How to Make a Data Breach Disappear

For companies that are in the business of collecting, storing or monetizing user data or processing large numbers of transactions, it’s a matter of when, not if, they will suffer a major compromise or data loss. Most recently the giant wheel of pain stopped on Global Payments, but a weird thing happened on the way to Internet infamy: the story kind of died. 

For companies that are in the business of collecting, storing or monetizing user data or processing large numbers of transactions, it’s a matter of when, not if, they will suffer a major compromise or data loss. Most recently the giant wheel of pain stopped on Global Payments, but a weird thing happened on the way to Internet infamy: the story kind of died. 

When word of a data breach at a major payment processor began to circulate at the end of last week, speculation was that the incident might turn into something on the level of the attack on Heartland Payment Systems, TJX’s compromise or the ChoicePoint conflagration. Observers worried that if the payment infrastructure at one of the major processors had been compromised and the attack had extended to some of the company’s merchants, then the repercussions for customers and consumers would be far-reaching and tremendously painful. It could mean major investigations at the merchants, weeks or months of uncertainty as the institutions try to figure out what was compromised, what data disappeared and where it went.

In many of these incidents in the past, the companies involved have hemmed and hawed, released little or no information, blamed everyone but themselves and then said that although they had world class security in place at the time of the attack, they would make it even better with some magic infosec beans. 

But that’s not what happened in this case. Instead, Global Payments on Friday came out and said that it was the victim of the much-rumored breach, explained that it had detected and self-reported the incident and that it would be providing as much information as possible as the investigation continued. Company officials owned up to the intrusion, explained clearly what the scope of it was, what data was affected, and, most importantly, answered every questions that came their way. There was no equivocation, no dissembling and no finger-pointing.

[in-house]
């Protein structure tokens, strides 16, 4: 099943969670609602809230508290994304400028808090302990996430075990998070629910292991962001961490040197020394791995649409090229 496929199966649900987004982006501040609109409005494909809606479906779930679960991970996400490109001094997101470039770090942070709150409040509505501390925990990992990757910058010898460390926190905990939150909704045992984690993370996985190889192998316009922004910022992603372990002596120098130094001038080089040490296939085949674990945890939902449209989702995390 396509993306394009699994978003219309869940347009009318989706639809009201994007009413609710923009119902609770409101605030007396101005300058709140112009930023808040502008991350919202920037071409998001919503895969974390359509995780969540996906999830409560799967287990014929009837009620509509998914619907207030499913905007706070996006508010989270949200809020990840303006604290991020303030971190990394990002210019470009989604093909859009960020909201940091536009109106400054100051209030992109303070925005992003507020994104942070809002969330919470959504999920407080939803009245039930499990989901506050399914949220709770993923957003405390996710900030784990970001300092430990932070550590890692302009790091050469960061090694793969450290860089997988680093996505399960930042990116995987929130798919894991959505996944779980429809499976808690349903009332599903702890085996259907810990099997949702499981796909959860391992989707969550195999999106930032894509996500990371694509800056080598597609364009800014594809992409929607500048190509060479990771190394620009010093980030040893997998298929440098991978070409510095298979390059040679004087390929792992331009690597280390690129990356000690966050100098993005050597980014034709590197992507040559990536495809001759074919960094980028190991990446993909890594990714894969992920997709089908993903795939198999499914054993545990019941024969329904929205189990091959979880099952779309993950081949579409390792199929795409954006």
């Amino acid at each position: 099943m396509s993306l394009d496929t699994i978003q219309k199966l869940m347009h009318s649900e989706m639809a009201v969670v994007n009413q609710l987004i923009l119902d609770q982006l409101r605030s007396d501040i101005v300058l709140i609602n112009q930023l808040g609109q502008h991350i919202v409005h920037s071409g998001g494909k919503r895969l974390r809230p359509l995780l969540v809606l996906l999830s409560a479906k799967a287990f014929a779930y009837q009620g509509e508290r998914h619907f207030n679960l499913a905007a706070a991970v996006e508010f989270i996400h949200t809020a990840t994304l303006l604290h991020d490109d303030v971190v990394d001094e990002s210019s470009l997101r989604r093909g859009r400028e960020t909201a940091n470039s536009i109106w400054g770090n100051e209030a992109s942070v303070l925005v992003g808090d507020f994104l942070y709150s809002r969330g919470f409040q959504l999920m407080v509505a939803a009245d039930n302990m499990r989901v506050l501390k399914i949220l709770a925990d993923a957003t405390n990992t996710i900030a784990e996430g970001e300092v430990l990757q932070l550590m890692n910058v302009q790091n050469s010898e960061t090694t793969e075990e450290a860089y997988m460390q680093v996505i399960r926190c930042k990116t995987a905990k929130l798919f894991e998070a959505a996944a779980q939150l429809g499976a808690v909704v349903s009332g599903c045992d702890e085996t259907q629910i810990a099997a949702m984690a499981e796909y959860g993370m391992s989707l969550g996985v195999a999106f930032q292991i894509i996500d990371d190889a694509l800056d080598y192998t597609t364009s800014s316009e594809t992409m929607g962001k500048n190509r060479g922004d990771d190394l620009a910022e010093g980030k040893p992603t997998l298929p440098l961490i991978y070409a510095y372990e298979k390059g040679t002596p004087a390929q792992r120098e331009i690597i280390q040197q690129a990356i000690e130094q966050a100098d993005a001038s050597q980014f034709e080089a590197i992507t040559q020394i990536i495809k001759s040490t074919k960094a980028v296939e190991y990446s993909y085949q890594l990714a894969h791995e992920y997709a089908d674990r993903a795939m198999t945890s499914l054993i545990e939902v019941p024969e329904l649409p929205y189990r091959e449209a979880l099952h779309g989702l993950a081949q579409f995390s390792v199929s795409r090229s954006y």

“Approximately three weeks ago, we identified that cardholder data may have been taken. We jumped on this instantly,” Paul R. Garcia, CEO of Global Payments, said in a call with investors on Monday. “We found this and we reported this within hours. There are parts of this we still need to resolve and button up, but it’s absolutely contained to the best of our knowledge.”

In the spectrum of responses to data breaches, that’s about as clear a statement as you’re going to get. Garcia seems to have gotten some good advice for dealing with a compromise. He didn’t make any grand pronouncements about the company’s security practices or say that the incident was a failure of some unnamed partner or third party. Nor did he promise that something like this would never happen again. He kept it simple and went the route that many security and privacy experts have advocated for years but is rarely trod: direct and open.

“This is the first incident and we hope it’s the last. This is an ongoing process and we’re getting better and stronger every day,” Garcia said.

What Garcia did was leave critics and observers little or no room in which to fit their knives. And that’s a bewildering thing for veteran watchers of the data breach landscape. The predictable, expected response is deny, deflect and delay, so when something other than that occurs, it can be disorienting. Here’s hoping for more disorientation and bewilderment and less predictability.